He admitted, indeed, that it appeared rather difficult to reconcile an interference of Congress in the internal controversies of a State with the tenor of the Confederation, which does not authorize it expressly, and leaves to the States all powers not expressly delegated;-or with the principles of republican governments, which, as they rest on the sense of the majority, necessarily suppose power and right always to be on the same side. He observed, however, that in one point of our view military precautions on the part of Congress might have a different aspect. Whenever danger was apprehended from any foreign quarter, which, of necessity, extended itself to the Federal concerns, Congress were bound to guard against it, and although there might be no particular evidence in this case of such a meditated interference, yet there was sufficient ground for a general suspicion of readiness in Great Britain to take advantage of events in this country, to warrant precautions against her. But waving the question as to the original propriety of the measure adopted, and attending merely to the question whether at this moment the measure ought, from a change of
circumstances, to be rescinded, he was inclined to think it would be more advisable to suspend than to go instantly into the recision. The considerations which led to this opinion were
First. That though it appeared pretty certain that the main body of the insurgents had been dispersed, it was by no means certain that the spirit of insurrection was subdued. The leaders, too, of the insurgents had not been apprehended, and parties of them were still in arms in disaffected places.
Secondly. That great respect is due on such occasions to the wishes and representations of the suffering member of the Federal body, both of which must be judged of by what comes from her representatives on the floor. Thiese tell us that the measures taken by Congress have given great satisfaction and spirits to their constituents, and have co-operated much in baffling the views of their internal enemies; that they are pursuing very critical precautions at this moment for their future safety and tranquillity; and that the construction which will be put on the proposed resolution, if agreed to by Congress, cannot fail to make very unhappy impressions, and may have
very serious consequences. The propriety of these precautions depends on so many circumstances better known to the Government of Massachusetts than to Congress, that it would be premature in Congress to be governed by a disapprobation.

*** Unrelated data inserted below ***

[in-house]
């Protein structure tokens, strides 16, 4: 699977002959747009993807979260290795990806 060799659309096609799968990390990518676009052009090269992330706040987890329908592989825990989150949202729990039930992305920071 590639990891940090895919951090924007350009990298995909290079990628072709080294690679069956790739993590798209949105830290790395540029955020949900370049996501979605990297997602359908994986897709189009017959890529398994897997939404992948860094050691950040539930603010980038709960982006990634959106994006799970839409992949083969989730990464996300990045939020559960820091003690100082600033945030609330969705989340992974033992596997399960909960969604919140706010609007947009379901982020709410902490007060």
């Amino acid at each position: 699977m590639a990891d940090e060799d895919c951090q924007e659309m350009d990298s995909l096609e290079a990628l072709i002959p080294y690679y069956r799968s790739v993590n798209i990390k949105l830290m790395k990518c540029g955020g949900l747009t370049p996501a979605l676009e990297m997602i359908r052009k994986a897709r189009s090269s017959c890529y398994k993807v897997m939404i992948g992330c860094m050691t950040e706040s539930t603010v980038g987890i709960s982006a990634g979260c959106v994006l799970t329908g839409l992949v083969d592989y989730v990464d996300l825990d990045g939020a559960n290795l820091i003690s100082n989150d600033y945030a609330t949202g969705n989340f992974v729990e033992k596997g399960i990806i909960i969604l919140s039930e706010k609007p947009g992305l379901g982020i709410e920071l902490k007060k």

Thirdly. That every State ought to bear in mind the consequences of popular commotions, if not thoroughly subdued, on the tranquillity of the Union, and the possibility of being itself the scene of them. Every State ought, therefore, to submit
with cheerfulness to such indulgences to others as itself may, in a little time, be in need of. He had been a witness of the temper of his own State (Virginia) on this occasion. It was understood by the Legislature that the real object of the military preparations on foot was the disturbances in Massachusetts, and that very consideration inspired the ardor which voted, towards their quota, a tax on tobacco, which would not have been granted for scarce any other purpose whatever, being a tax operating very partially, in the opinion of the people of that State who cultivate that article; yet this class of the Legislature were almost unanimous in making the sacrifice, because the fund was considered as the most certain that could be provided.
Fourthly. That it was probable the enlistments, for the reasons given, would be suspended without an order from Congress; in which case the inconvenience suggested would be saved to the United States, and the wishes of Massachusetts satisfied at the same time.
Fifthly. That as no bounty was given for the troops, and they could be dismissed at any time, the objections drawn from the consideration of expense would have but little force.
Sixthly. That it was contended for a continuance of the apparent aid of Congress, for only three or four weeks, the members from Massachusetts themselves considering that as a sufficient time.
After the rejection of the motion, as stated on the Journal, a dispute arose whether the vote should be entered among the secret or public proceedings. Mr. PINCKNEY insisted that, in the former case, his view,